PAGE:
The plaintiff claimed that it was agreed that TPG would transfer NexGen shares to a “Yuanta Trust Account” to be pledged as collateral to Crédit Agricole, and Yuanta would receive loans from Crédit Agricole amounting to 50% to 55% of the market value of the shares. The defendant’s evidence was that the loan moneys were to be obtained from a third party lender, not from Crédit Agricole. The defendant denied that Yuanta’s account with Crédit Agricole was a “trust account” and claimed it was an account that was opened “well before” his relationship with the plaintiff and TPG.

The plaintiff’s affidavit evidence was that during their discussions he and the defendant agreed to a joint arrangement in which: (1) TPG would give 300m warrants in NexGen to AEM (consisting of 225m from the plaintiff and 75m from Mr Koesnadi); (2) the funds to exercise the warrants would be sourced from a further loan from Crédit Agricole, secured by the shares to be received upon exercising the warrants; (3) Yuanta would buy 900m shares in NexGen from TPG, funded by an advance from AEM’s loan moneys to Yuanta, which would be repaid when the shares were on-sold to the three Taiwanese investor funds; and (4) AEM would acquire a 29% stake in Scorpio East (valued at S$4.5 – S$5m).

The plaintiff meets Mr Goh

Mr Goh Teck Wee (known as Brian Goh) was employed by Credit Agricole as a director, Private Banking, between August 2010 and March 2012. Mr Goh met the defendant in 2006 when he became his relationship manager at ABN AMRO. When Mr Goh moved to Credit Agricole in August 2010 the defendant became a client of Credit Agricole.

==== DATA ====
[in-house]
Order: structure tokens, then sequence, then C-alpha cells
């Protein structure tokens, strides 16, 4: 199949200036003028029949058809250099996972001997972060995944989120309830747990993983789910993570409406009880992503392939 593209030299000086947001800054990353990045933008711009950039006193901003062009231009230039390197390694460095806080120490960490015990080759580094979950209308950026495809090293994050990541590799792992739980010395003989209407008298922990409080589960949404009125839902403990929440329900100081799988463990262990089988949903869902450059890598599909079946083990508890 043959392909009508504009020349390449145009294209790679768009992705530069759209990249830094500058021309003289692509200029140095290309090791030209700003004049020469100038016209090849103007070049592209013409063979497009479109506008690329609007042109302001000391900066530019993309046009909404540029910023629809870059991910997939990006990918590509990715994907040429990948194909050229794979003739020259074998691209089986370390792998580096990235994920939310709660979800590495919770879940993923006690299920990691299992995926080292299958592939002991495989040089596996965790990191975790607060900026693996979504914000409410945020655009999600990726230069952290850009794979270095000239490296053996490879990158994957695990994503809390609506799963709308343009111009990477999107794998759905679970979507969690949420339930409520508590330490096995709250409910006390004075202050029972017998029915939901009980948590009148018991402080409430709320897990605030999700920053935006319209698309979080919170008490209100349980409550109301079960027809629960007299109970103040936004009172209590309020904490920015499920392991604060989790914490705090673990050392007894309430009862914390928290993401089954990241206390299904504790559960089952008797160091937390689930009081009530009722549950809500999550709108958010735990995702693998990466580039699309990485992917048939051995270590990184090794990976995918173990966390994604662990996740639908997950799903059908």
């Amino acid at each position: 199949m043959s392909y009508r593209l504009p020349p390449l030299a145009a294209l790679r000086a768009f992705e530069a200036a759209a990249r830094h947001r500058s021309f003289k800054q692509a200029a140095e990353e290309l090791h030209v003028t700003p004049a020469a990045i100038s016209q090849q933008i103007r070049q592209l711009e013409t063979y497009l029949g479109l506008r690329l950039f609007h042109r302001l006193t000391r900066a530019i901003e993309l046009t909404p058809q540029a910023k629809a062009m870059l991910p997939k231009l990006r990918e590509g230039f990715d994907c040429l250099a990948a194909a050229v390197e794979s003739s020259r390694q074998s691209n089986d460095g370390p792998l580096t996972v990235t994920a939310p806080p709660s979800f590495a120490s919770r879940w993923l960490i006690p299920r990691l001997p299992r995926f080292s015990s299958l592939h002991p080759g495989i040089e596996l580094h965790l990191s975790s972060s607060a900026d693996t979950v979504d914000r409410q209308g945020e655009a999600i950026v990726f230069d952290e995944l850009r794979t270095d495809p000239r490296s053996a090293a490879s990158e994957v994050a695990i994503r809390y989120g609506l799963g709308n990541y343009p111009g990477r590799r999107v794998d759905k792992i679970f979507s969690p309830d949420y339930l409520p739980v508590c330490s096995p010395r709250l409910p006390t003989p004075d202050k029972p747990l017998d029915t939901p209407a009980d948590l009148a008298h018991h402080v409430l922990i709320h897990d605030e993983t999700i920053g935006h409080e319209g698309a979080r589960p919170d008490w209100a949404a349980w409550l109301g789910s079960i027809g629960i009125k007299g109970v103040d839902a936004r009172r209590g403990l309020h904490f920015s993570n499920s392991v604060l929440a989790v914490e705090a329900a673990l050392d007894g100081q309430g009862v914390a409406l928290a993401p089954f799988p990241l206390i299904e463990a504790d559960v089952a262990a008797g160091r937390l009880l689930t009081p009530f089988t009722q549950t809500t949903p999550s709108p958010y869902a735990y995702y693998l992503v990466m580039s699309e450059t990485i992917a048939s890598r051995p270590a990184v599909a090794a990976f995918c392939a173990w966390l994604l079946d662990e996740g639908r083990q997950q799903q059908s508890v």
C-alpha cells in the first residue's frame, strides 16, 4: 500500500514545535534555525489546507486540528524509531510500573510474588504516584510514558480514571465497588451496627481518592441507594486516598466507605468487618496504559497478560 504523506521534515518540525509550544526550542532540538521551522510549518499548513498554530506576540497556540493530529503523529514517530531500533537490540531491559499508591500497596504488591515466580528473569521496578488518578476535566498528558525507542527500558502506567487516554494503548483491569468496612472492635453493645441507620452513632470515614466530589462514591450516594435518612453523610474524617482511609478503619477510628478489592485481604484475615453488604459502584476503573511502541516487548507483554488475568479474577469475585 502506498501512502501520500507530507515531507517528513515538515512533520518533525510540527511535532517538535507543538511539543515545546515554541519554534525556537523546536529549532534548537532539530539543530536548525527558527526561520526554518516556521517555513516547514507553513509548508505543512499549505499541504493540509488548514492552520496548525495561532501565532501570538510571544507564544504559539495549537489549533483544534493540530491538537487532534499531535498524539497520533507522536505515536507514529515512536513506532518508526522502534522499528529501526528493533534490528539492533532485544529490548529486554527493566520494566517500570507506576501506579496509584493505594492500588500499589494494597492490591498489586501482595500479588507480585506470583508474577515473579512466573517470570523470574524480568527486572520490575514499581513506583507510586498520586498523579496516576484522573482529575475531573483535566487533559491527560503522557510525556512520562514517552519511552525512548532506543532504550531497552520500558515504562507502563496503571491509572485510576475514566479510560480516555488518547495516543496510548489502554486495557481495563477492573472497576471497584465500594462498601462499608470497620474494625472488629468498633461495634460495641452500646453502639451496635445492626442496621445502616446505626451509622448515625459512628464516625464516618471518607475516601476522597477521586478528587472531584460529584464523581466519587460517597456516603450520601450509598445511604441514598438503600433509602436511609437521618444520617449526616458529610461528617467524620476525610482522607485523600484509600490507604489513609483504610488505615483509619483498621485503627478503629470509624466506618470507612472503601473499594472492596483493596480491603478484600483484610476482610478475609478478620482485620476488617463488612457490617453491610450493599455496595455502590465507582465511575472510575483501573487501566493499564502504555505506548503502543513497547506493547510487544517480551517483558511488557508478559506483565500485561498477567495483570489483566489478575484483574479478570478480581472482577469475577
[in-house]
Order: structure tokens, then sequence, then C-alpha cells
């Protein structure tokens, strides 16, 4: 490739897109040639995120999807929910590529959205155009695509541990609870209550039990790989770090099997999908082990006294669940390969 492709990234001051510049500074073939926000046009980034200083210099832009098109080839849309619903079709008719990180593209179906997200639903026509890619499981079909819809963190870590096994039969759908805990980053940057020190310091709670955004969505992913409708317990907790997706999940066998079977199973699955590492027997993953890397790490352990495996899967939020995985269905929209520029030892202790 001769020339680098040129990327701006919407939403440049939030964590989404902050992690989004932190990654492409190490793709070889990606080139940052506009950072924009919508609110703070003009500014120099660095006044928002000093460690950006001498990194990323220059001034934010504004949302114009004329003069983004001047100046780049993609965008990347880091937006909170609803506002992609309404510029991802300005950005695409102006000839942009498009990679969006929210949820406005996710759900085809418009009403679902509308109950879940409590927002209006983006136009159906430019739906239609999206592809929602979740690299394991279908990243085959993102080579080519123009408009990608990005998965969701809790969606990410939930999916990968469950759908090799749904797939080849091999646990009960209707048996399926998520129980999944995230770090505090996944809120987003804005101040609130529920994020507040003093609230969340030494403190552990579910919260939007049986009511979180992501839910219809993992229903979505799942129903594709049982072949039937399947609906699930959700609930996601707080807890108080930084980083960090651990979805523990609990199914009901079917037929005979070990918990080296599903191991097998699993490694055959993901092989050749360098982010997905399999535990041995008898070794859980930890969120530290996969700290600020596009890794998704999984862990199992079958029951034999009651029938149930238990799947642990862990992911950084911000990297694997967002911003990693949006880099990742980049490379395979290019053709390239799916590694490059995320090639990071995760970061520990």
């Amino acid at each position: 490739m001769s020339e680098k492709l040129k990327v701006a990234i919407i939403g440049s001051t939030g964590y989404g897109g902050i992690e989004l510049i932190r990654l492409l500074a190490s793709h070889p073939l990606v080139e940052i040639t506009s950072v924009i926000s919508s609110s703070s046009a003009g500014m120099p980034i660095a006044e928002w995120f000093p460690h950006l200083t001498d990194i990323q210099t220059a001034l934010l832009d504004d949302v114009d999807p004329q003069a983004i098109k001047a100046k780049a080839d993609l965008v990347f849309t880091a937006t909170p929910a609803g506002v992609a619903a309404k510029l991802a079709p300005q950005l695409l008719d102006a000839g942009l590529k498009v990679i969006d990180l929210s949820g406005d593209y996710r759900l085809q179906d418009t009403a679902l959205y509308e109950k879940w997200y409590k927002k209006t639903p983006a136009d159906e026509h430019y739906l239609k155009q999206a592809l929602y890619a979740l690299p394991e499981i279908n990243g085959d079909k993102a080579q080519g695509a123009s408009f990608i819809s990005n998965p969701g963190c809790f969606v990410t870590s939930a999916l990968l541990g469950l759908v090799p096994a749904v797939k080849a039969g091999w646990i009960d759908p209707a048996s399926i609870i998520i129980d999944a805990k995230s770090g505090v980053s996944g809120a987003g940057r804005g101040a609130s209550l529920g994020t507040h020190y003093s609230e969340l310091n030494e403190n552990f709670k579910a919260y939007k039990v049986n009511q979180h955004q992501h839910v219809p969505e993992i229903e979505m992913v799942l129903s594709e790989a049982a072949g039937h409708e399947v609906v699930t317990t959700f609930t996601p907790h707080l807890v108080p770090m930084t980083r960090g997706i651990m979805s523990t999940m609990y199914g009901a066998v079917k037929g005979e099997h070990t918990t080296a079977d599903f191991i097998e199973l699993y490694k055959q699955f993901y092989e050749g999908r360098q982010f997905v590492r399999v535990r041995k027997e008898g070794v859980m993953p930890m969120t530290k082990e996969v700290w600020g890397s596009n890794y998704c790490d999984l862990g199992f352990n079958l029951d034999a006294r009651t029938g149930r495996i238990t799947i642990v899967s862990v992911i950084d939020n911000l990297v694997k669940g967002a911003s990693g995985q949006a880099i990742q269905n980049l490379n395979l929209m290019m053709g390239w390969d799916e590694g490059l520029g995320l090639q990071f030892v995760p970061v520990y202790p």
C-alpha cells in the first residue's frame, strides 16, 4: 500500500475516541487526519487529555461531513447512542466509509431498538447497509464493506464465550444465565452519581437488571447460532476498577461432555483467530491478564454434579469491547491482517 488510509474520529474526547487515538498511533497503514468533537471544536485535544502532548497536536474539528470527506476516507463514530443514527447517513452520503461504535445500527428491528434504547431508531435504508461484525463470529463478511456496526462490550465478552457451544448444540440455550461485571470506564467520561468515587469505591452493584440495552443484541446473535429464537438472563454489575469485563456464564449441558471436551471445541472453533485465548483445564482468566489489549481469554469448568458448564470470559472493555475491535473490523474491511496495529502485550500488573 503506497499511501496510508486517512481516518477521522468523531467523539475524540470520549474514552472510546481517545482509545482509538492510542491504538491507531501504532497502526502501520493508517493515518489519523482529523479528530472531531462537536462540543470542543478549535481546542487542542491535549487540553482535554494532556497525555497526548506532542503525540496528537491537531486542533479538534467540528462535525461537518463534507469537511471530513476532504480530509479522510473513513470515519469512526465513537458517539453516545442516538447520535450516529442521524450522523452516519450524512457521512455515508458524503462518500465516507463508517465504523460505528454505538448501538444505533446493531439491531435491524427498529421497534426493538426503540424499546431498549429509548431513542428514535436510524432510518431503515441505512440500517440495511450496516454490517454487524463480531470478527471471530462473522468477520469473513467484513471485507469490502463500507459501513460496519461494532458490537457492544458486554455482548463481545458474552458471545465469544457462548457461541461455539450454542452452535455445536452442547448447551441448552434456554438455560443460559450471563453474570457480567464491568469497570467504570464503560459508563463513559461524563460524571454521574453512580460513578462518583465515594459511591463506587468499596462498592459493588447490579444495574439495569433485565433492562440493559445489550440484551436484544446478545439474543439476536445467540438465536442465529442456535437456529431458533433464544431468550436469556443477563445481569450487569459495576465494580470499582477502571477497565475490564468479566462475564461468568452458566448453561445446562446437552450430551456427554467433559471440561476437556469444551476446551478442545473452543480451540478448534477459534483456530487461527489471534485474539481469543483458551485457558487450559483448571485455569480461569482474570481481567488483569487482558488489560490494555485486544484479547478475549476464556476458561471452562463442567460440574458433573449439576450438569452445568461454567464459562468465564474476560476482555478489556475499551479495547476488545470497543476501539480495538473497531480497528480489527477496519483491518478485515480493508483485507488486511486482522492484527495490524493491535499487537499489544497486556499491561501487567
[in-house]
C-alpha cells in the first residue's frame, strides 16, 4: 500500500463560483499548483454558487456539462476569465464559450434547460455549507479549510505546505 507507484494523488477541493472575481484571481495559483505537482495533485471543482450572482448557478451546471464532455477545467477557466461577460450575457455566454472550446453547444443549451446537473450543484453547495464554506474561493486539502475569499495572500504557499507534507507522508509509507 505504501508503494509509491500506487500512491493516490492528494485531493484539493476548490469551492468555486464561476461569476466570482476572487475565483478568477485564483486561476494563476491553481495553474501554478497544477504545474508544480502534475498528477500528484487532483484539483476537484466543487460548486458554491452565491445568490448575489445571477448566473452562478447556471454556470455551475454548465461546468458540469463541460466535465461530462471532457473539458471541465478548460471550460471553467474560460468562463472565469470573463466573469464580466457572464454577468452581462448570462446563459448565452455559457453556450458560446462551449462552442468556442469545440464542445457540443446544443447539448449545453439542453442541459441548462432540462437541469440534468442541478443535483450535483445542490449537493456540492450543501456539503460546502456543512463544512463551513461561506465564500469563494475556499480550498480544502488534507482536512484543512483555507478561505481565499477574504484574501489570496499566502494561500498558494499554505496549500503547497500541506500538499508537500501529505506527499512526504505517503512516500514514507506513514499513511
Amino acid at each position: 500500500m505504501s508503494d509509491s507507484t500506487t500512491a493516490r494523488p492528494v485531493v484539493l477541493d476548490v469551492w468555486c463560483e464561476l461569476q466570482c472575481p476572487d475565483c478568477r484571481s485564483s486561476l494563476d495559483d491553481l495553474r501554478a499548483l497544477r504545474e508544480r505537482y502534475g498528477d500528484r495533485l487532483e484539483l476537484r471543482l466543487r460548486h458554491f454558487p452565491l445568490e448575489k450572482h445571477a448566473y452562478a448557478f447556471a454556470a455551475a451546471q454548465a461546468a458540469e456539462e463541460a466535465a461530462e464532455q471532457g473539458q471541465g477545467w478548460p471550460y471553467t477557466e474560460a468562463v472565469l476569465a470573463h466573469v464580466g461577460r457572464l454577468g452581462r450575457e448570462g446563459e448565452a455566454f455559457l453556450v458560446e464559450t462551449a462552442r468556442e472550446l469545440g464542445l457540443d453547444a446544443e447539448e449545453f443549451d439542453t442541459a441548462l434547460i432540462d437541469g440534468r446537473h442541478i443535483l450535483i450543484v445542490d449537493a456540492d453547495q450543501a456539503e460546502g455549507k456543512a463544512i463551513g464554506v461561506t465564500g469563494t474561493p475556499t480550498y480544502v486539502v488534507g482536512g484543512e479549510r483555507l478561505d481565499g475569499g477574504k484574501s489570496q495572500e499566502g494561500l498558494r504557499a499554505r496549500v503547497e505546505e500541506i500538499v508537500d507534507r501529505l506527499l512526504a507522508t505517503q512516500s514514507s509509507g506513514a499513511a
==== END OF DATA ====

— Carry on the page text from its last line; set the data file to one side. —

It was in about October 2010 that the defendant introduced the plaintiff to Mr Goh. The plaintiff claimed that at this meeting the defendant explained their plans to make joint investments through a joint venture company and for it to secure credit facilities from Crédit Agricole in its name for the purpose of such joint investments. The plaintiff claimed that he and the defendant informed Mr Goh that they were looking to secure credit facilities to the tune of about S$100m to fund the joint venture activities and that TPG and Yuanta would each pledge an equal amount of NexGen shares as security. The plaintiff claimed that Mr Goh subsequently advised that it would be difficult for the joint venture vehicle to secure credit facilities of such a large...